Benzodiazepines (aka “Benzos” and “Downers”) are a class of psychoactive drugs that enhance the effect of a chemical in the brain called GABA (gamma-aminobutyric acid). This neurotransmitter suppresses neuron activity, slowing the brain and nervous system. There are over a dozen benzodiazepines on the market, and they differ in absorption rate, duration of effects, and time it takes for the drug to exit the body. The effects of this medicine include sedation, muscle relaxation, anticonvulsant, and the reduction of stress and anxiety. Have you ever heard of diazepam (Valium), alprazolam (Xanax), or clonazepam (Klonopin)? It won’t be surprising if you have. They are commonly prescribed and also, unfortunately, widely abused. These drugs are typically prescribed for mental and emotional disorders like anxiety and panic disorder, and even muscle spasms and insomnia. It is generally very effective at providing relief. Some might even say too effective…
The incredible relaxing effects that these drugs induce can be highly addictive because, well, it feels good. Our internal reward system says, “give me more,” even though this is a dangerous request to fulfill. Many people who end up addicted to benzos started with a legitimate prescription from their doctor. They probably walked into their appointment with good intentions to get a hold of their stressful life. They probably didn’t intend on getting hooked. But it happens. Because of this, their addiction can be challenging or even embarrassing to admit. It could happen to the best of us. This is why abuse of benzodiazepines is so common, combined with their ease of access. If you have a medical history of anxiety, you’ll likely be offered a prescription for benzos.
The side effects of misusing benzodiazepines include:
- Memory loss
- Irregular appetite
- Disturbing or vivid dreams
Severe abuse can result in other, crueler, and life-threatening effects that signal you should go to the hospital, including:
- Slowed heart rate
- Respiratory depression
Beware of Mixing!
Benzos do not mix with alcohol; this combination can be fatal. Alcohol heightens the effects of the drug, resulting in intense side effects that produce much more quickly than usual. Taking other drugs like opioids that similarly impact the central nervous system will interact with your prescription, also enhancing its effects on your brain. Combining benzos, alcohol, and/or opioids can impair cognitive function and cause severe depression on the brain and respiratory system, leading to overdose and possibly death. Respiratory depression is the leading cause of overdose in those who mix benzos with alcohol or opioids.
Some opioid pain medications to look out for that can cause respiratory depression are:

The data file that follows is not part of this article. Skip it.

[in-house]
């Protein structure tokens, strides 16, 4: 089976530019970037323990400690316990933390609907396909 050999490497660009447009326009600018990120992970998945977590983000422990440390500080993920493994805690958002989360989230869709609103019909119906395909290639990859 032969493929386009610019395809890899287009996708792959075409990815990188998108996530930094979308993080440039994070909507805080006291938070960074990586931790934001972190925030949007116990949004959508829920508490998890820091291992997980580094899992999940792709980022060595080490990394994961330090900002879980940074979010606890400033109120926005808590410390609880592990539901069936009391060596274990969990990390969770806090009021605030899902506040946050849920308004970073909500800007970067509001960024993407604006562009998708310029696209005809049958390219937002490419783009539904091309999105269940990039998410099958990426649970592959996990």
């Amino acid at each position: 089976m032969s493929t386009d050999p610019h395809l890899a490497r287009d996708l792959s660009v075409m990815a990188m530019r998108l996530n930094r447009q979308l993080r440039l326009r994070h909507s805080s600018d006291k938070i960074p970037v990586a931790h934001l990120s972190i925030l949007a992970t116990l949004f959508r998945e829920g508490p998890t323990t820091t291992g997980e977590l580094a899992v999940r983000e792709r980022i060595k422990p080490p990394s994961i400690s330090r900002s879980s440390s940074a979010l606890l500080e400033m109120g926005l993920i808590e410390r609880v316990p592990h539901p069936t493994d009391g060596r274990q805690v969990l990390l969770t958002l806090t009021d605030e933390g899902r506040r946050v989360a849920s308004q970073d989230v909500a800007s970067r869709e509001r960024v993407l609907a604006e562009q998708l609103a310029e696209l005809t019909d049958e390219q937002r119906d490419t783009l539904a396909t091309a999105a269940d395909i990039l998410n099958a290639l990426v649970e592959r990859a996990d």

- Morphine (MScontin)
- Fentanyl (Duragesic)
- Oxycodone (Oxycontin)
- Hydrocodone (Zohydro ER)
- Hydrocodone (Vicodin, Norco, Lorcet)
Individuals should also proceed with caution when taking medicines that cause sedation, including:
- Zolpidem (Ambien, ZolpiMist)
- Zaleplon (Sonata)
- Eszopiclone (Lunesta
You should always inform your doctor about all prescriptions you take, in addition to being proactive and asking questions about how other substances might interact with benzodiazepines. Consulting your doctor about the potential dangers of using various medications and substances together can save your life.
Coming Down, Down, Down…
With all of this in mind, it is crucial to know if you or someone you know is abusing or addicted to benzodiazepines. Recognizing addiction and dependency can help save a life.
Do not quit cold turkey. That’s right. Do NOT quit cold turkey. It might sound like poor advice, but it could save your life; withdrawal symptoms from stopping the use of benzos can be unrelenting and deadly. You may experience delirium and hallucinations, causing you to lose your footing in reality. A grand mal seizure can occur, causing violent muscle contractions, loss of consciousness, and potentially death. To come off of these drugs, tapering off slowly with the guidance of a physician will be necessary.
The statistics on benzos are sobering. Would you believe that more than 30% of overdoses involving opioids also involve benzodiazepines? In 2015, 23% of opioid overdose victims were found to have benzos in their system. Knowing how addictive benzos are, it is hard to imagine that between 1996 and 2013, benzodiazepine prescriptions increased by 67%. A study conducted in North Carolina found that the rate of death by overdose was ten times higher among patients receiving opioids and benzos as opposed to opioids alone. Benzos are serious business, and finding recovery after a benzo addiction should be done with professional care.
Benzodiazepines are psychoactive prescription drugs used to treat anxiety, stress, and other conditions. Not only can they be very useful, but they can be dangerously addictive. The FDA requires all benzodiazepines to post a warning emphasizing the risks of dependency, addiction, or withdrawal symptoms of this drug. This is why your loved one might feel like it’s impossible just to quit. Combining benzos with other drugs or alcohol can, too, be fatal. Some who start benzodiazepines might not know what they are getting into and the risks they face and get addicted. Don’t be ashamed to reach out for help. Your life is on the line, and at Oceanfront Recovery, our expert clinical staff knows what to do to get you on your way back to health and stability. Our programs will take you from detox all the way to our sober living homes in California for lasting recovery. Call us at (877) 279-1777 to find healing today. Your journey starts at Oceanfront.